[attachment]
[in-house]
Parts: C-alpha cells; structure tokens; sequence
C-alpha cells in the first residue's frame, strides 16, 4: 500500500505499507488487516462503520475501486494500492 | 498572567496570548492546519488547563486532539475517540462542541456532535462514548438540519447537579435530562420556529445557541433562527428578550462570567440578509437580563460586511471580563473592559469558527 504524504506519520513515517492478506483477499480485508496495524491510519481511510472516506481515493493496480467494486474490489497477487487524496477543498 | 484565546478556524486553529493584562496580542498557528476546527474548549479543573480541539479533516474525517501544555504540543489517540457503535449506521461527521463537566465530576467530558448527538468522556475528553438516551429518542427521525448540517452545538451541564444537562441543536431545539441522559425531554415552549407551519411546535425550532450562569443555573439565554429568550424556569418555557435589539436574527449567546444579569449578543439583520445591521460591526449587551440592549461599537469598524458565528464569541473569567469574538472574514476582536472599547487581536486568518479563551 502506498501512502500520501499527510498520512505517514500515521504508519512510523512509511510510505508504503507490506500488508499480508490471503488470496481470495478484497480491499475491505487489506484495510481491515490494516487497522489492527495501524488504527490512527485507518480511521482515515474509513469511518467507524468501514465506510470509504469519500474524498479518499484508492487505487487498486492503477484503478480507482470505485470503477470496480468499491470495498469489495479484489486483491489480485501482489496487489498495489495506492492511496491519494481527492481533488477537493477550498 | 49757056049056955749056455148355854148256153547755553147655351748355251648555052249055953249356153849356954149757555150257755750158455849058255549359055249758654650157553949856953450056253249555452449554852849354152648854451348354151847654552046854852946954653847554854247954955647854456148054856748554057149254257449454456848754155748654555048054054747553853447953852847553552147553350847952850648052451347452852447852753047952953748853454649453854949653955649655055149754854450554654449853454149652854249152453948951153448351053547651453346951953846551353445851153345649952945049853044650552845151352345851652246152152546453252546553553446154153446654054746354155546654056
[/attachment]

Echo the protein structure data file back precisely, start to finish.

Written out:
[in-house]
Parts: C-alpha cells; structure tokens; sequence
C-alpha cells in the first residue's frame, strides 16, 4: 500500500505499507488487516462503520475501486494500492 | 498572567496570548492546519488547563486532539475517540462542541456532535462514548438540519447537579435530562420556529445557541433562527428578550462570567440578509437580563460586511471580563473592559469558527 504524504506519520513515517492478506483477499480485508496495524491510519481511510472516506481515493493496480467494486474490489497477487487524496477543498 | 484565546478556524486553529493584562496580542498557528476546527474548549479543573480541539479533516474525517501544555504540543489517540457503535449506521461527521463537566465530576467530558448527538468522556475528553438516551429518542427521525448540517452545538451541564444537562441543536431545539441522559425531554415552549407551519411546535425550532450562569443555573439565554429568550424556569418555557435589539436574527449567546444579569449578543439583520445591521460591526449587551440592549461599537469598524458565528464569541473569567469574538472574514476582536472599547487581536486568518479563551 502506498501512502500520501499527510498520512505517514500515521504508519512510523512509511510510505508504503507490506500488508499480508490471503488470496481470495478484497480491499475491505487489506484495510481491515490494516487497522489492527495501524488504527490512527485507518480511521482515515474509513469511518467507524468501514465506510470509504469519500474524498479518499484508492487505487487498486492503477484503478480507482470505485470503477470496480468499491470495498469489495479484489486483491489480485501482489496487489498495489495506492492511496491519494481527492481533488477537493477550498 | 49757056049056955749056455148355854148256153547755553147655351748355251648555052249055953249356153849356954149757555150257755750158455849058255549359055249758654650157553949856953450056253249555452449554852849354152648854451348354151847654552046854852946954653847554854247954955647854456148054856748554057149254257449454456848754155748654555048054054747553853447953852847553552147553350847952850648052451347452852447852753047952953748853454649453854949653955649655055149754854450554654449853454149652854249152453948951153448351053547651453346951953846551353445851153345649952945049853044650552845151352345851652246152152546453252546553553446154153446654054746354155546654056